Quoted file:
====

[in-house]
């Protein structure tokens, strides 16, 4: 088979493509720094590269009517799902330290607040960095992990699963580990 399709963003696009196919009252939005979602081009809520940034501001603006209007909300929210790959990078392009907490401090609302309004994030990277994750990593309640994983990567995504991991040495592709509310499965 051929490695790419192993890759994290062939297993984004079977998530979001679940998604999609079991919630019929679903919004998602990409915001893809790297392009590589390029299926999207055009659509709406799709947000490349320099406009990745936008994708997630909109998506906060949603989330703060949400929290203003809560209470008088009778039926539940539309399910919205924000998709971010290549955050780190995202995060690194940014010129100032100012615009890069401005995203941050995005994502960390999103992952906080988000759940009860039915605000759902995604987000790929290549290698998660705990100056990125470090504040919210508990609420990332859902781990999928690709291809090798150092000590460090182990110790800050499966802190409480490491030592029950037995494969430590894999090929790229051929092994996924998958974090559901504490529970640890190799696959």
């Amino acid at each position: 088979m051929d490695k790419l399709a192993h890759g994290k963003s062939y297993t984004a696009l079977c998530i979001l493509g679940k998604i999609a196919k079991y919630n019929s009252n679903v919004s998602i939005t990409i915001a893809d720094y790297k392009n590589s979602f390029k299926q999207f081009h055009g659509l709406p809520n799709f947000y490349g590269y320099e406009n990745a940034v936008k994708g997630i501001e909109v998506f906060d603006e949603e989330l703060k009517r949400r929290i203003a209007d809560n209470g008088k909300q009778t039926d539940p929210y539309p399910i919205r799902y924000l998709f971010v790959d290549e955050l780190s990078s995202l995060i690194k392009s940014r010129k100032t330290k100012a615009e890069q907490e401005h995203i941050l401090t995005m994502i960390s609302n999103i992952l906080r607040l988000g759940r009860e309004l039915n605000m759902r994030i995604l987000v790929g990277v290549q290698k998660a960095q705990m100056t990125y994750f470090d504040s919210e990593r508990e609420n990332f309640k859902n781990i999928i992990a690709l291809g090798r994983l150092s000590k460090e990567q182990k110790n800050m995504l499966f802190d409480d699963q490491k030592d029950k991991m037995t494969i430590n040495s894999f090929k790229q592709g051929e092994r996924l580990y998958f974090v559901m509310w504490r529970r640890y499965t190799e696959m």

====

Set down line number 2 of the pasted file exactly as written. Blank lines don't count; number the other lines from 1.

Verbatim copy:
């Protein structure tokens, strides 16, 4: 088979493509720094590269009517799902330290607040960095992990699963580990 399709963003696009196919009252939005979602081009809520940034501001603006209007909300929210790959990078392009907490401090609302309004994030990277994750990593309640994983990567995504991991040495592709509310499965 051929490695790419192993890759994290062939297993984004079977998530979001679940998604999609079991919630019929679903919004998602990409915001893809790297392009590589390029299926999207055009659509709406799709947000490349320099406009990745936008994708997630909109998506906060949603989330703060949400929290203003809560209470008088009778039926539940539309399910919205924000998709971010290549955050780190995202995060690194940014010129100032100012615009890069401005995203941050995005994502960390999103992952906080988000759940009860039915605000759902995604987000790929290549290698998660705990100056990125470090504040919210508990609420990332859902781990999928690709291809090798150092000590460090182990110790800050499966802190409480490491030592029950037995494969430590894999090929790229051929092994996924998958974090559901504490529970640890190799696959």